This course will give you broad experience in current whole organism research and strong theoretical, laboratory and field research skills.
It will equip you with the necessary skills to proceed to a PhD and an established career in academic, government or non-governmental organisations engaged in research into biodiversity and its protection or exploitation.
You complete eight weeks of taught course as research training, and then conduct two five-month research projects on topics of your choice.
You start the course with five one-week modules on core topics in ecology and evolution:
The first project starts in week 6 and lasts 20 weeks. Towards the end of your project you complete a two-week compulsory statistical computing course linked to the project write-up and data analysis.
The second project starts after Week 27 and finishes in September. The projects should be with different supervisors and chosen to represent two of the following general categories:
Year One: All modules are compulsory Term one: All students attend induction days, followed by five one-week modules on core topics in Ecology and Evolution: Plant Community Ecology, Speciation and the Evolution of Biodiversity, Macroevolution and Micropaleontology, Population Dynamics and Modelling, and Aquatic Resource Ecology. Students are advised to start discussing possible research projects with appropriate academic staff as soon as possible. During week 6 projects are identified and background reading commences ready for the initiation of projects in week 7. Projects suggested by College staff or solicited from external Research Institutes and Companies are advertised to students in the MSc/MRes project book. The projects are conducted at Imperial College or, in part or in whole, at external research institutions or agencies in the UK or overseas. Where the projects are external, a member of Imperial College academic staff is assigned to advise and to monitor student progress. Project assessment is based on a written dissertation in the form of a scientific paper. All students have a viva on their project and other aspects of the course with the External Examiner, prior to the MRes Examination Board meeting in late September. Term Two: Project work continues until Week 26, but all students take a three week core course, Experimental Design and Statistics during weeks 22-25, and analyse their results during this course. Projects are submitted at the end of Week 26, followed by the project viva in Week 27. Students identify their second project and start background reading and planning after discussion with their chosen project supervisor. Students have the opportunity to participate in lectures and practicals running in the Ecology, Evolution and Conservation MSc if they so wish. Term Three: Second projects begin in Week 31 and are submitted during week 49. The procedures for supervision and assessment of projects follow those outlined for the first project. Students are interviewed by the external examiners in week 50 and allocated final marks by week 52.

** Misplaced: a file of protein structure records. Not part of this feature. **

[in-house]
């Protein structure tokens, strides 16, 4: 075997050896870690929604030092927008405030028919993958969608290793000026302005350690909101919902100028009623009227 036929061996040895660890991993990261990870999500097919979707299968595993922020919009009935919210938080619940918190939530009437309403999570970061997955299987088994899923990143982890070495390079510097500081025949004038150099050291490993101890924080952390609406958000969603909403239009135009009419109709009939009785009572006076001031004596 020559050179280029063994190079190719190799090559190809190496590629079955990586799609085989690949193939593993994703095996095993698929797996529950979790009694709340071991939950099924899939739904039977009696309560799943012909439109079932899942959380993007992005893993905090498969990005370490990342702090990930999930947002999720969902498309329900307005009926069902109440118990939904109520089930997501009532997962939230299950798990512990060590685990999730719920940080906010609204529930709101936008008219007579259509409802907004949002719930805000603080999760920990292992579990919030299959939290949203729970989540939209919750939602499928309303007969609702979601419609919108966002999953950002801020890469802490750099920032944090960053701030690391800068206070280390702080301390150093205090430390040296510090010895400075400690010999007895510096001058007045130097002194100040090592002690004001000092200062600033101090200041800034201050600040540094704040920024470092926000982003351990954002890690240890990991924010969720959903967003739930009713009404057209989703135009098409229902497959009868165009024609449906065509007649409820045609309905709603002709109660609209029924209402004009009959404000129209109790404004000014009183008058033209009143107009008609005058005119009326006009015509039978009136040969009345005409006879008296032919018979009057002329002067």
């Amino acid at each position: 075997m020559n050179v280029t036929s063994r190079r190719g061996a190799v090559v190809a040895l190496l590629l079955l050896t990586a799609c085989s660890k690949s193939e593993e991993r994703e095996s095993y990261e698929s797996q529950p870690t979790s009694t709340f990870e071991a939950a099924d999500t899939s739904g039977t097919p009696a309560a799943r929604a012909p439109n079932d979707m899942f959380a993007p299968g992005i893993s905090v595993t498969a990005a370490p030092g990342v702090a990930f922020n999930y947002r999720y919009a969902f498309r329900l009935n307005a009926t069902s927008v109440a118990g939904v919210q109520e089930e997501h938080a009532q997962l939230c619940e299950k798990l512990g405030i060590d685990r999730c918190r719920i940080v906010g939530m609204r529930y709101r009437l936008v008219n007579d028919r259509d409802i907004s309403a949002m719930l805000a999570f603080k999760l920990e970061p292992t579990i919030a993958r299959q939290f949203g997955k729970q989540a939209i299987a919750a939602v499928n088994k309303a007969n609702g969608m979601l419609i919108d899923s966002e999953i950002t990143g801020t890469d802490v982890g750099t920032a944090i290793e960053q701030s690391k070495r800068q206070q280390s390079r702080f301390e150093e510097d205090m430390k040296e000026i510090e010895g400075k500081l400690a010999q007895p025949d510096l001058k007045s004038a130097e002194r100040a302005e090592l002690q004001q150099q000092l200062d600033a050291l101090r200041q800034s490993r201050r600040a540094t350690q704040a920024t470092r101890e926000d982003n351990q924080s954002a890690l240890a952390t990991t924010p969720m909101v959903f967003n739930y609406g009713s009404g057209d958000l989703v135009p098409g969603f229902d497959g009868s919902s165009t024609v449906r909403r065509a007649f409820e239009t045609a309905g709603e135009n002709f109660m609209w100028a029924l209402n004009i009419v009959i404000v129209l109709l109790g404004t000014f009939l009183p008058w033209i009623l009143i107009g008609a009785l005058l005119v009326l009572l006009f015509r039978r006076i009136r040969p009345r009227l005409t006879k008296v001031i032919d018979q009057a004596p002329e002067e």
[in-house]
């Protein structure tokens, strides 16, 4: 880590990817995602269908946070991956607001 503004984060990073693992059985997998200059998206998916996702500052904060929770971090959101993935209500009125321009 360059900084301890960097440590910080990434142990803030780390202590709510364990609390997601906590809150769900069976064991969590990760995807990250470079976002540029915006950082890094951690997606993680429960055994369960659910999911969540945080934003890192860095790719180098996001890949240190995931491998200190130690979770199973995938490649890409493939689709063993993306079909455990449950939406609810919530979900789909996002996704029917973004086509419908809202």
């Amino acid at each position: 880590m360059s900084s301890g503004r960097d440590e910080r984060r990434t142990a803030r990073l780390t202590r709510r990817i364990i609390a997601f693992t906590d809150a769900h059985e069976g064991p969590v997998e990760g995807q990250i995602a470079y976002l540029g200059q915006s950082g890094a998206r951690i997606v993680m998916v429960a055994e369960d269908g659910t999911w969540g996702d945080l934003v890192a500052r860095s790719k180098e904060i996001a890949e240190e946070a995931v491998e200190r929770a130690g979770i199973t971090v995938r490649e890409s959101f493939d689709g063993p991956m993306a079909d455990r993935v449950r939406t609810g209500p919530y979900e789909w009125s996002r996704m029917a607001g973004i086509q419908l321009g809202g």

PART‐TIME OPTION: Part-time students complete taught and assessed elements at times coinciding with full-time students. The preferred model is to complete all taught elements in year 1, project 1 in year 1 and project 2 in year 2. Alternative models over 2 or 3 years will be considered, with the limit that the Experimental Design and Statistics course must be completed in year 1. Alternative models must be agreed with the course director prior to the start of the course.
Universities in the United Kingdom use a centralized system of undergraduate application: University and College Admissions Service (UCAS). It is used by both domestic and international students. Students have to register on the UCAS website before applying to the university. They will find all the necessary information about the application process on this website. Some graduate courses also require registration on this website, but in most cases students have to apply directly to the university. Some universities also accept undergraduate application through Common App (the information about it could be found on universities' websites).
Both undergraduate and graduate students may receive three types of responses from the university. The first one, “unconditional offer” means that you already reached all requirements and may be admitted to the university. The second one, “conditional offer” makes your admission possible if you fulfill some criteria – for example, have good grades on final exams. The third one, “unsuccessful application” means that you, unfortunately, could not be admitted to the university of you choice.
All universities require personal statement, which should include the reasons to study in the UK and the information about personal and professional goals of the student and a transcript, which includes grades received in high school or in the previous university.
The minimum qualification for admission is normally an Upper Second Class Honours degree in a Science-based subject from an UK academic institution or an equivalent overseas qualification. All UK applicants (and where possible overseas applicants) are invited to Silwood Park for a site tour. Places are offered on the basis of written applications. Where an applicant has a lesser degree qualification but has at least 2 years work experience in a related discipline, a special cases for admission may be submitted to the GSLSM by the Course Director or Postgraduate Tutor.